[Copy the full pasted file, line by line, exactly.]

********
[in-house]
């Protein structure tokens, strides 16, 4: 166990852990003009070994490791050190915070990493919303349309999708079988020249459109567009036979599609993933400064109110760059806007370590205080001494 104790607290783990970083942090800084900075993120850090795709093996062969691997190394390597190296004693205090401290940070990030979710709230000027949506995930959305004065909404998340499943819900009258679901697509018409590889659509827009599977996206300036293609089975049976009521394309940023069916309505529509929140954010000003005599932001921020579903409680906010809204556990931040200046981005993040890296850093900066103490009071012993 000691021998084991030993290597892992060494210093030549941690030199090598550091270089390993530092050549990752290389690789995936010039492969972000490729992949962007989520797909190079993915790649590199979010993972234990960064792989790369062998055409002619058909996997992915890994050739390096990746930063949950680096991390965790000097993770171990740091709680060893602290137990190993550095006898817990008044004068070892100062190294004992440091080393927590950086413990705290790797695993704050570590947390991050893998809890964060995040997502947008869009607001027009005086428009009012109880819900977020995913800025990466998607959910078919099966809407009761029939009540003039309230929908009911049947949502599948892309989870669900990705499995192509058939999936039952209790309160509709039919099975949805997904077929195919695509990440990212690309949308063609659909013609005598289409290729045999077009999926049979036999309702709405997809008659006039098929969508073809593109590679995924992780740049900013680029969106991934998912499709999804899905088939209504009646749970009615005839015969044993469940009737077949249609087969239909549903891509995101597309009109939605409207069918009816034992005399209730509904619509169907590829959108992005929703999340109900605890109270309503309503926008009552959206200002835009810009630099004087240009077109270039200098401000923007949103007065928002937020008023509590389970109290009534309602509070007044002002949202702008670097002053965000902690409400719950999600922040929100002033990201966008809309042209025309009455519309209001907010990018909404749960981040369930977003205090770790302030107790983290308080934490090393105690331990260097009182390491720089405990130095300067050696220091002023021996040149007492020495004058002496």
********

[in-house]
């Protein structure tokens, strides 16, 4: 166990852990003009070994490791050190915070990493919303349309999708079988020249459109567009036979599609993933400064109110760059806007370590205080001494 104790607290783990970083942090800084900075993120850090795709093996062969691997190394390597190296004693205090401290940070990030979710709230000027949506995930959305004065909404998340499943819900009258679901697509018409590889659509827009599977996206300036293609089975049976009521394309940023069916309505529509929140954010000003005599932001921020579903409680906010809204556990931040200046981005993040890296850093900066103490009071012993 000691021998084991030993290597892992060494210093030549941690030199090598550091270089390993530092050549990752290389690789995936010039492969972000490729992949962007989520797909190079993915790649590199979010993972234990960064792989790369062998055409002619058909996997992915890994050739390096990746930063949950680096991390965790000097993770171990740091709680060893602290137990190993550095006898817990008044004068070892100062190294004992440091080393927590950086413990705290790797695993704050570590947390991050893998809890964060995040997502947008869009607001027009005086428009009012109880819900977020995913800025990466998607959910078919099966809407009761029939009540003039309230929908009911049947949502599948892309989870669900990705499995192509058939999936039952209790309160509709039919099975949805997904077929195919695509990440990212690309949308063609659909013609005598289409290729045999077009999926049979036999309702709405997809008659006039098929969508073809593109590679995924992780740049900013680029969106991934998912499709999804899905088939209504009646749970009615005839015969044993469940009737077949249609087969239909549903891509995101597309009109939605409207069918009816034992005399209730509904619509169907590829959108992005929703999340109900605890109270309503309503926008009552959206200002835009810009630099004087240009077109270039200098401000923007949103007065928002937020008023509590389970109290009534309602509070007044002002949202702008670097002053965000902690409400719950999600922040929100002033990201966008809309042209025309009455519309209001907010990018909404749960981040369930977003205090770790302030107790983290308080934490090393105690331990260097009182390491720089405990130095300067050696220091002023021996040149007492020495004058002496």